Aug 17 2022

Q&A: 5 Cybersecurity Vulnerability Vectors Your Agency Shouldn’t Overlook

Check Point security solutions help uncover issues you may not have realized existed.

In addition to the traditional advanced persistent threats from traditional nation-state actors, cybersecurity threats have lately been coming from unexpected places. Legitimate software updates and open-source software have contained major vulnerabilities that IT experts did not expect. Tony Sabaj, head of channel engineering for the Americas/Office of the CTO for Check Point Software Technologies, explains what security officials should be watching for.

FEDTECH: What’s the most overlooked security vector?

Sabaj: Ransomware takes a lot of the headlines, but from an overlooked security perspective, the first one is mobile devices and using personal devices for work. Based on “The 2022 Workforce Security Report” that Check Point released, more than 50 percent of organizations allow access to information from mobile phones and personal computing devices.

We call this shadow IT, where even though agencies allow personal devices, they make security too rigid and draconian, so people find a way around those security controls. That makes you less secure than enabling some connectivity in a more secure way, so people aren’t going around security controls to make their lives more convenient.

FEDTECH: Would having a zero-trust environment eliminate those concerns?

Sabaj: Yes. Zero trust is an architecture or a philosophy that basically says you’re not going to allow any device or any person to get access to any asset, whether it’s an application or a network or a service, without doing proper authentication and authorization. That really helps with a lot of the shadow IT. Zero trust is great, but there will always be gaps in zero-trust architecture that you need to be able to discover and remediate and bring into the fold.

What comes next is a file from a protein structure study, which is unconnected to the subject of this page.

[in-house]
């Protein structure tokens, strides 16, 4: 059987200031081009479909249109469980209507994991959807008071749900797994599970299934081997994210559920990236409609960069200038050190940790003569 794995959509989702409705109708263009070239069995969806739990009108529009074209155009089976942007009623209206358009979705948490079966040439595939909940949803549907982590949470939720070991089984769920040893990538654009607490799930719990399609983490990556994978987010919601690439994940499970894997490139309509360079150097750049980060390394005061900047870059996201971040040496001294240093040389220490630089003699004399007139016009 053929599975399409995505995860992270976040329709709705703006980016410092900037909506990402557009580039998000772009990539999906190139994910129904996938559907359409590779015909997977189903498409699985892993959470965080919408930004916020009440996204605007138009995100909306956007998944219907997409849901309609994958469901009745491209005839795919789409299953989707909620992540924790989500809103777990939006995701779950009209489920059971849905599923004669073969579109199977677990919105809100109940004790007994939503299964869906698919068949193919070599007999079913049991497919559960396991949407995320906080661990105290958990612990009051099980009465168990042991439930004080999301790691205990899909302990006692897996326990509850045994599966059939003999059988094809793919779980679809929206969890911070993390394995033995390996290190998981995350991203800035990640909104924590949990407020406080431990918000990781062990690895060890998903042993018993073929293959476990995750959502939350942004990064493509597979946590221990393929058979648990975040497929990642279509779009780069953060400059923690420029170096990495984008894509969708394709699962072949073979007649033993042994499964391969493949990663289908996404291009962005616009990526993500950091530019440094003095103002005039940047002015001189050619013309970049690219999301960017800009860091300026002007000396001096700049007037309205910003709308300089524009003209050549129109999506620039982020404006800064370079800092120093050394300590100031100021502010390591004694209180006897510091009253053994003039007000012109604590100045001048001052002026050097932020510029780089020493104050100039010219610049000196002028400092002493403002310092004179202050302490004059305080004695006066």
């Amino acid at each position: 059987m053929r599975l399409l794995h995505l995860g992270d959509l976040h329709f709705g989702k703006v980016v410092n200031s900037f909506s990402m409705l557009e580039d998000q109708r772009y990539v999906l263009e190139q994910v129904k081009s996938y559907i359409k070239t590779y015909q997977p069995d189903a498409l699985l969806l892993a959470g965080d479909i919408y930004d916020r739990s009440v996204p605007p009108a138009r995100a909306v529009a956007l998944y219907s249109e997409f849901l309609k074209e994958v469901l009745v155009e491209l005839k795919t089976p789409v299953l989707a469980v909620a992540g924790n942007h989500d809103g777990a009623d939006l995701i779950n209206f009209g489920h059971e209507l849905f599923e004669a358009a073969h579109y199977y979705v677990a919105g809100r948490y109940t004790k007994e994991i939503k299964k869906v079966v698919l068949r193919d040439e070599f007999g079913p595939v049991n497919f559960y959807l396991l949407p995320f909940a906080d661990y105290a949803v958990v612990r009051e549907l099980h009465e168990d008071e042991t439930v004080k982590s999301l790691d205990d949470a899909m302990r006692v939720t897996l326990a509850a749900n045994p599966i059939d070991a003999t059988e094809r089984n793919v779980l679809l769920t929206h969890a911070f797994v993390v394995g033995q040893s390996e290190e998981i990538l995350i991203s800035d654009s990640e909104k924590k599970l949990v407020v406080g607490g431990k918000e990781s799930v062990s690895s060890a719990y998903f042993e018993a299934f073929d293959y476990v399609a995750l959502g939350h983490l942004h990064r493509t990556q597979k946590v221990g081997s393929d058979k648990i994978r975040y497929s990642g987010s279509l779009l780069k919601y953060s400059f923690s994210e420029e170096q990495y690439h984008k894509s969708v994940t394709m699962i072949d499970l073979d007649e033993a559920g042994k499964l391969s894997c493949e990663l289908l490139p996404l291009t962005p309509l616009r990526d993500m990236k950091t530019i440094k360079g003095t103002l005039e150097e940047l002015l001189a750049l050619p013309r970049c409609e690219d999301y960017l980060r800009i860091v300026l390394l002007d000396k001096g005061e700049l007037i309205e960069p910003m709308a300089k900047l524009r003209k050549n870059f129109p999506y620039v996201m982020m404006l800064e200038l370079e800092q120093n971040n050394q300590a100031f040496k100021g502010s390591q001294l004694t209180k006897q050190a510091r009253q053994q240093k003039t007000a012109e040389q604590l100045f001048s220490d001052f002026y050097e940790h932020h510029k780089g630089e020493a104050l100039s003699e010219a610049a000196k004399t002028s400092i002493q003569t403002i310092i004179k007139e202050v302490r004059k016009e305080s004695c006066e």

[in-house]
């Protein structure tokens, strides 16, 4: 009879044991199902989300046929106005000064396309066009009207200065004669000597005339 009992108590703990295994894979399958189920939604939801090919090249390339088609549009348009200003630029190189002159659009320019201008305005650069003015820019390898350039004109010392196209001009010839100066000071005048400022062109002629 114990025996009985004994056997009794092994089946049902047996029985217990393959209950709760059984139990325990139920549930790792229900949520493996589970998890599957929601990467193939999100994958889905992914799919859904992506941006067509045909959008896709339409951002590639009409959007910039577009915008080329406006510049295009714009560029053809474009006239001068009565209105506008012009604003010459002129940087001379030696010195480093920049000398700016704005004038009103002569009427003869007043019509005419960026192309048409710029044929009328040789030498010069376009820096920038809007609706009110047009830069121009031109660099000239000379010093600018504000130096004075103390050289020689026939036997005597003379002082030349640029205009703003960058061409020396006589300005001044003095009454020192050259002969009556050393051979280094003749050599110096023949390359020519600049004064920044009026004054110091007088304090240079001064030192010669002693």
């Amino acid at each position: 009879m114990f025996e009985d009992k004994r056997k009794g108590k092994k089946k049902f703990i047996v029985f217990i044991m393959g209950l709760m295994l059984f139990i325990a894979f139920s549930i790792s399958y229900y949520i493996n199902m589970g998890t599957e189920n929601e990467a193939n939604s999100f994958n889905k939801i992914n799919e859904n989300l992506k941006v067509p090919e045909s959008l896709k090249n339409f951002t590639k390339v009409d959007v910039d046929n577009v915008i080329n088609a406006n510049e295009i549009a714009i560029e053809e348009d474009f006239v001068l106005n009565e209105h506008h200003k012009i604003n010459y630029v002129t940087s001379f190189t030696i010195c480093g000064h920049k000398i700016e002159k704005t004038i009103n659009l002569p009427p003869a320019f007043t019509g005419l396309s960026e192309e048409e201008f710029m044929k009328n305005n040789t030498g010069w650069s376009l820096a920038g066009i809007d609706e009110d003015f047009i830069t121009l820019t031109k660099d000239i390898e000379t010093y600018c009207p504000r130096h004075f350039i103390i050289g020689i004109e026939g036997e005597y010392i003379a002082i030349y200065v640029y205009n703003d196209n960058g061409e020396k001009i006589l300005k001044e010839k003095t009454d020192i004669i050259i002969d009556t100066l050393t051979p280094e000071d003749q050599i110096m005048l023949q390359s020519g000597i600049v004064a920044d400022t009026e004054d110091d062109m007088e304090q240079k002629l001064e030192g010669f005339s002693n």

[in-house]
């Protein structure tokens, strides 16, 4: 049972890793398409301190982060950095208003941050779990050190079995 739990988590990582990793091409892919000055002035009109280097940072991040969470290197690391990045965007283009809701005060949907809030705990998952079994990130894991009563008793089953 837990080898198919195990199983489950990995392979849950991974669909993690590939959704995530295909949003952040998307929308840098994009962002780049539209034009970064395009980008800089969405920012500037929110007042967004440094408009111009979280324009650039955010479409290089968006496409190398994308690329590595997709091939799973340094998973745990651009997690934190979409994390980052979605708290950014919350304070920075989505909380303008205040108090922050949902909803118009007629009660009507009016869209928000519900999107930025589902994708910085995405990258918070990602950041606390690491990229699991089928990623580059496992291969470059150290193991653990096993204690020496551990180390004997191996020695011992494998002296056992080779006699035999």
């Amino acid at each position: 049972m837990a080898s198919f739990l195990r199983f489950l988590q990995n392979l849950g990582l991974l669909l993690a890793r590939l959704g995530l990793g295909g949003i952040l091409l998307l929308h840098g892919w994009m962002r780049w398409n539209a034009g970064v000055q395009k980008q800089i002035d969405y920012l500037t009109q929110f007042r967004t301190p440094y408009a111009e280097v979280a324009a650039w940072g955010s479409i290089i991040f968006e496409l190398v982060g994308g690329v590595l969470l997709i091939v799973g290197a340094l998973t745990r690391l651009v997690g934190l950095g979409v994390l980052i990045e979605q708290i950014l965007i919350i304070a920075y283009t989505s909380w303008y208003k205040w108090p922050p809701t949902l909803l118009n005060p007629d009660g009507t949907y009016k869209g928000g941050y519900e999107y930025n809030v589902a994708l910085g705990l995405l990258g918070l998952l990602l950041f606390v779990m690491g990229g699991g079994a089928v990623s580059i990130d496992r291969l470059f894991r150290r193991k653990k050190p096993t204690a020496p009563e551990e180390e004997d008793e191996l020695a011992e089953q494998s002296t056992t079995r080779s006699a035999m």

From a personal device perspective, a zero-trust architecture can really help. You still need to use security as an enabling technology, because people are always going to find ways around it. Mobile device management solutions are fantastic for getting a handle on what your personal device usage is. Check Point’s Harmony Mobile, for iOS and Android, is a very unobtrusive app that can help secure mobile devices without any privacy concerns, which is the biggest battle when you are talking about securing personal devices. Our application provides security integrated with enterprise apps, so if there is a security issue, the professional apps stop, but you can still use your phone for personal reasons.

DIVE DEEPER: Learn the 5 questions to ask as you begin your zero-trust journey.

FEDTECH: What’s the second most overlooked security vector?

Sabaj: The second major overlooked security vector is cloud security. In the context of the federal government, FedRAMP certification goes above and beyond the security that the cloud providers are already providing, which is great. But once you’re in the cloud environment, there’s the whole shared security model. The cloud providers are responsible for the security of the cloud platforms, but once you have your own infrastructure within any of the cloud service providers, you’re responsible for the security of anything that you put in the cloud infrastructure. A lot of people still overlook that fact.

FEDTECH: How does zero trust work in a multicloud environment, where information could be stored in any number of places?

Sabaj: When you get into a multicloud and hybrid cloud environment, you may have data in Amazon Web Services, you may have it in Microsoft Azure, you may have it in Google Cloud Platform. You may be utilizing cloud services like Dropbox or Box. You could have a hybrid cloud where you’re doing virtualization in your own environment. You need a system that’s able to understand all of that and provide consistent security controls across a hybrid and multicloud environment, and not just rely on the information that the individual cloud providers are providing. Not that they don’t provide great information, but AWS isn’t going to monitor Azure for you, and vice versa.

DISCOVER: What security issues must be considered in a zero-trust environment?